Large amount of single-use beverage packaging waste including bottles and bottle caps are found on the coastal area of Tung Ping Chau.
© WWF – Hong Kong

WWF-Hong Kong joins the “Drink Without Waste” initiative to call on Hong Kong to reduce single-use drinks packaging, regulate packaging standards, and raise packaging recovery and recycling. Together with leading beverage companies, major retailers, the waste industry and NGO’s urge the government to regulate single-use packaging and provide incentives for recovery and recycling, infrastructure and initiate public awareness campaigns.

Mr. Peter Cornthwaite, WWF-Hong Kong CEO reiterated WWF’s belief that the government should put these issues at the forefront of its policy agenda, “The current recycling of single-use plastics is dysfunctional and needs urgent attention. WWF will continue to push the F&B industry to address its use of single-use beverage packaging and support new efforts for efficient recycling. WWF will continue to actively engage corporates and community groups, and encourage an overall reduction in the use of single-use plastics. It’s time we saw more free water dispensers across our city.”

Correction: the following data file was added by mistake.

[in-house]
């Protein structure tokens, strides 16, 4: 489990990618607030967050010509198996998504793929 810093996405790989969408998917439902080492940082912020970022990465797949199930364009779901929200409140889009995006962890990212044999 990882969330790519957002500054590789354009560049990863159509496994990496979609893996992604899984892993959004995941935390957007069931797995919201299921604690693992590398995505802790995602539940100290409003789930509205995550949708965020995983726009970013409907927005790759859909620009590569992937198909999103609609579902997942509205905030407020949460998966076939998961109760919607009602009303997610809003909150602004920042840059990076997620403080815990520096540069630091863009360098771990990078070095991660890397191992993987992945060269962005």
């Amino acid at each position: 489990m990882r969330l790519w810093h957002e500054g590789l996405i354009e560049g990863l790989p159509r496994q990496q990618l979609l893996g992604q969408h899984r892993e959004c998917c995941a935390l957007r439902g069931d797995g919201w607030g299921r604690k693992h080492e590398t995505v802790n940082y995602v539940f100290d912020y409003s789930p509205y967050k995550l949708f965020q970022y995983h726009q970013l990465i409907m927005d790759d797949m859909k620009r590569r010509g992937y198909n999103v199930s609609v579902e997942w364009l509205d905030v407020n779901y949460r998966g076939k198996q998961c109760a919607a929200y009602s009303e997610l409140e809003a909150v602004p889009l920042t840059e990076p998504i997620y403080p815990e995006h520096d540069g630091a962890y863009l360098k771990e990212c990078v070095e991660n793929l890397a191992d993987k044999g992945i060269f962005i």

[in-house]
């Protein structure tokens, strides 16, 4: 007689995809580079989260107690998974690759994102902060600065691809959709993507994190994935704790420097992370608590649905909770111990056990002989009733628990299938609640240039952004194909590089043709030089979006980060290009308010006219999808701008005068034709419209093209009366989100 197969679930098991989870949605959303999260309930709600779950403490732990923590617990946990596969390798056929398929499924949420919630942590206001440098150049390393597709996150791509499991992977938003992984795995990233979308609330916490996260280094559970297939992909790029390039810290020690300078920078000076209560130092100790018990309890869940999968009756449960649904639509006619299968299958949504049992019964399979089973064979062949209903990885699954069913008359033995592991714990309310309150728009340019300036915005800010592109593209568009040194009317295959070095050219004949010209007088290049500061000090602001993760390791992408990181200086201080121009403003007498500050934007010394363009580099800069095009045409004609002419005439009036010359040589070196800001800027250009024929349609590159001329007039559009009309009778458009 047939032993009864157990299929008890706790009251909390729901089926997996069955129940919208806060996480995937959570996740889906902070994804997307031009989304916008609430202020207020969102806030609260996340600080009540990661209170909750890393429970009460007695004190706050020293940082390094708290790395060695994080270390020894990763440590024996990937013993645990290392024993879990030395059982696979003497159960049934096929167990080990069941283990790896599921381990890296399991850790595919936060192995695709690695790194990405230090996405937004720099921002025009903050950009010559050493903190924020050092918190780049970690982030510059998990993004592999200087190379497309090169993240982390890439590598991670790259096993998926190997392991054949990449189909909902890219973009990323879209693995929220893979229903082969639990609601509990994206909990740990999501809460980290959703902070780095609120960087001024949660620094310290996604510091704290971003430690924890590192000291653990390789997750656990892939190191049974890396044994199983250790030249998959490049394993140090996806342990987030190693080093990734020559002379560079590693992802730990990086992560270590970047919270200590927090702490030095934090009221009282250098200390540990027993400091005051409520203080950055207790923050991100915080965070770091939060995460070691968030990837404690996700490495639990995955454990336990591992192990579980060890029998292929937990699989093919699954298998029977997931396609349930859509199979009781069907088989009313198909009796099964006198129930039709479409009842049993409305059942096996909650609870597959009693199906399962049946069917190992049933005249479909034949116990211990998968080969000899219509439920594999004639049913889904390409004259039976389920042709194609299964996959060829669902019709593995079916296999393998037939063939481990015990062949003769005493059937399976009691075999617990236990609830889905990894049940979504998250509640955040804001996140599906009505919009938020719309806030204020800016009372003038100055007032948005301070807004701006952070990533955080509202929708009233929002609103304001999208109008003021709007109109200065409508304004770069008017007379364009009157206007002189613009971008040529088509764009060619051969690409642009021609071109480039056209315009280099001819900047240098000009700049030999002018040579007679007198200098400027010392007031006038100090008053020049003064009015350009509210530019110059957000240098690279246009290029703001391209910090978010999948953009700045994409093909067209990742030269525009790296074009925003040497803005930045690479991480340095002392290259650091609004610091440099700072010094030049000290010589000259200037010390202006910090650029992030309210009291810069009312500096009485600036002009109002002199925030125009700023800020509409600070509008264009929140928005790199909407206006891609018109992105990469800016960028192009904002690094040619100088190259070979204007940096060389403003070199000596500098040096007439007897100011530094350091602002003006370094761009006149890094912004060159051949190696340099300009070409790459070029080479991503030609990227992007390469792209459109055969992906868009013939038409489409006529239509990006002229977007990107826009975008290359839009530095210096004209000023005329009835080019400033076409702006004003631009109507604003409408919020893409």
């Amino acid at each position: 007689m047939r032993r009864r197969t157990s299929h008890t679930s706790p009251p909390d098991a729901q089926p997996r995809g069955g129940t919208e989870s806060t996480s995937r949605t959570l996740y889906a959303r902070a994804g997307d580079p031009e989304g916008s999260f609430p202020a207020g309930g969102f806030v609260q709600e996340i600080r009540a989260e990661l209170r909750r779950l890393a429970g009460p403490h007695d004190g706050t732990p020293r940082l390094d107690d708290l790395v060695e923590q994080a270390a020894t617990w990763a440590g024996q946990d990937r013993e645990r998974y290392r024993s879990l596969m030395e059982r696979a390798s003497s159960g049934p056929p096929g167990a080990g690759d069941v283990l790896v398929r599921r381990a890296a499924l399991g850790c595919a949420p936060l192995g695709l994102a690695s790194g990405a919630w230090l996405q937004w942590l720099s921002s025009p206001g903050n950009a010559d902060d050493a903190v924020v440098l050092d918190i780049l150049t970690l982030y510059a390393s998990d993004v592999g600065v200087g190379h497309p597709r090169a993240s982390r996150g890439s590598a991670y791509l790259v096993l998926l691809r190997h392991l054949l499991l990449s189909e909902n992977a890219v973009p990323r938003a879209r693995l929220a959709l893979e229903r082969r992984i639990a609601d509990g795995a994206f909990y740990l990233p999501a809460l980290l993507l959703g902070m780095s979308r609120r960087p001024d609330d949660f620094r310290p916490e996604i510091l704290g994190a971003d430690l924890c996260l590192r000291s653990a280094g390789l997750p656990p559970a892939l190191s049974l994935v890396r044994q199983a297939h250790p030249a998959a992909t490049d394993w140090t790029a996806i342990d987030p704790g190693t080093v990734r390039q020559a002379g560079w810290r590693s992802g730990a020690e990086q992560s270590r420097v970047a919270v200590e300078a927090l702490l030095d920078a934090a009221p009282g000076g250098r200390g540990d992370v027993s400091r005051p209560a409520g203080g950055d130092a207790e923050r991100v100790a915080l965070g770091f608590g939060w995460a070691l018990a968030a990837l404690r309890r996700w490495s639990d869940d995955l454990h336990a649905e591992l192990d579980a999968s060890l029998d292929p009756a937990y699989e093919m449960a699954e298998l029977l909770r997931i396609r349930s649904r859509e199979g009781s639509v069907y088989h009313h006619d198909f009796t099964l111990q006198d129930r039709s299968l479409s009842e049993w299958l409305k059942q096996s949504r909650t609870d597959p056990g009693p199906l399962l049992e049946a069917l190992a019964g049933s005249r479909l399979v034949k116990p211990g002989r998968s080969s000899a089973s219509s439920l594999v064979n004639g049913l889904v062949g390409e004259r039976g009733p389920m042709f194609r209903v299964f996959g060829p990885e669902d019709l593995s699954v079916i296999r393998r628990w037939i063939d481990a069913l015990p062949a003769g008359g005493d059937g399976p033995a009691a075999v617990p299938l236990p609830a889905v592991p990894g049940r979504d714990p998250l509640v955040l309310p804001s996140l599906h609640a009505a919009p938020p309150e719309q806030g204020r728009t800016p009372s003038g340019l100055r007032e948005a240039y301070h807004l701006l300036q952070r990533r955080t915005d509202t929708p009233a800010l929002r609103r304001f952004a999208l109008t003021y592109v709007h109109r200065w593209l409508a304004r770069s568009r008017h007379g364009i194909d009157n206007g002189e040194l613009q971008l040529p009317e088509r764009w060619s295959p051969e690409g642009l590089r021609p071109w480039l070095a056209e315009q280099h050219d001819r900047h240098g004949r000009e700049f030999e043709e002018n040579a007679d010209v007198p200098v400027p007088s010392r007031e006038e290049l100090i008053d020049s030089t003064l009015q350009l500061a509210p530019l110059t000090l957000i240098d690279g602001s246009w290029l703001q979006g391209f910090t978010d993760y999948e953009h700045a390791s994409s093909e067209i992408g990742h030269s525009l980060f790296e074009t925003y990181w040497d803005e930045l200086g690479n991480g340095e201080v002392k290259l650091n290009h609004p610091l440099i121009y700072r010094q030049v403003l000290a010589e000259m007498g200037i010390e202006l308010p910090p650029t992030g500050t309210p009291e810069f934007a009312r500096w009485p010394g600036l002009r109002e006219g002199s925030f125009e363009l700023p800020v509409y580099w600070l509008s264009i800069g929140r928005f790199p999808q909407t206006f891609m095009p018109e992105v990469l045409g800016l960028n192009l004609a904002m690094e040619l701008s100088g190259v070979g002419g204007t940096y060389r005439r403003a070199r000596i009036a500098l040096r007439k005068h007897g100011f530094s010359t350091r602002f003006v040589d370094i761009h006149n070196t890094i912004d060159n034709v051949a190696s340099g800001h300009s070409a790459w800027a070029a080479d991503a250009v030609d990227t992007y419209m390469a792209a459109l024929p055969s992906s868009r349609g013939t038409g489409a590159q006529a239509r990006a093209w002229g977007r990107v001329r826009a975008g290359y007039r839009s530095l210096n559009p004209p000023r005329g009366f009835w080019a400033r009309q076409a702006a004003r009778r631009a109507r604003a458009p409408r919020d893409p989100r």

Dr Patrick Yeung, Manager of Oceans Conservation added, “WWF supports the efforts of Drink Without Waste to push for a circular economy to expand recycling in the city. The larger question is: can the public and businesses reduce the use of unnecessary plastics in everyday life? We all need to change the way we live to reduce our use of plastics.”

Visible fish bites on a plastic bottle and a plastic straw at the beach.
© WWF-Hong Kong

Hong Kong’s leading beverage companies gathered along with major green groups, including WWF-Hong Kong to announce their proposals to reduce the used and discarded beverage containers that end up in Hong Kong’s landfills, countryside, beaches and the marine environment. 80 percent of this material ended up in the city’s landfills in 2017. The proposed solutions include reducing single-use packaging, regulating packaging standards, implementing a cash-on-return scheme for the packaging andthe enhancement ofrecycling facilities. The beverage industry promised to implement voluntary measures to reduce waste. Drink Without Waste hopes to recover 70%-90% of used packaging in Hong Kong by 2025.

For more details of the “Drink Without Waste” initiatives, please visit:



Plastics waste from inland can enter the sea through sewage drains.
© WWF – Hong Kong

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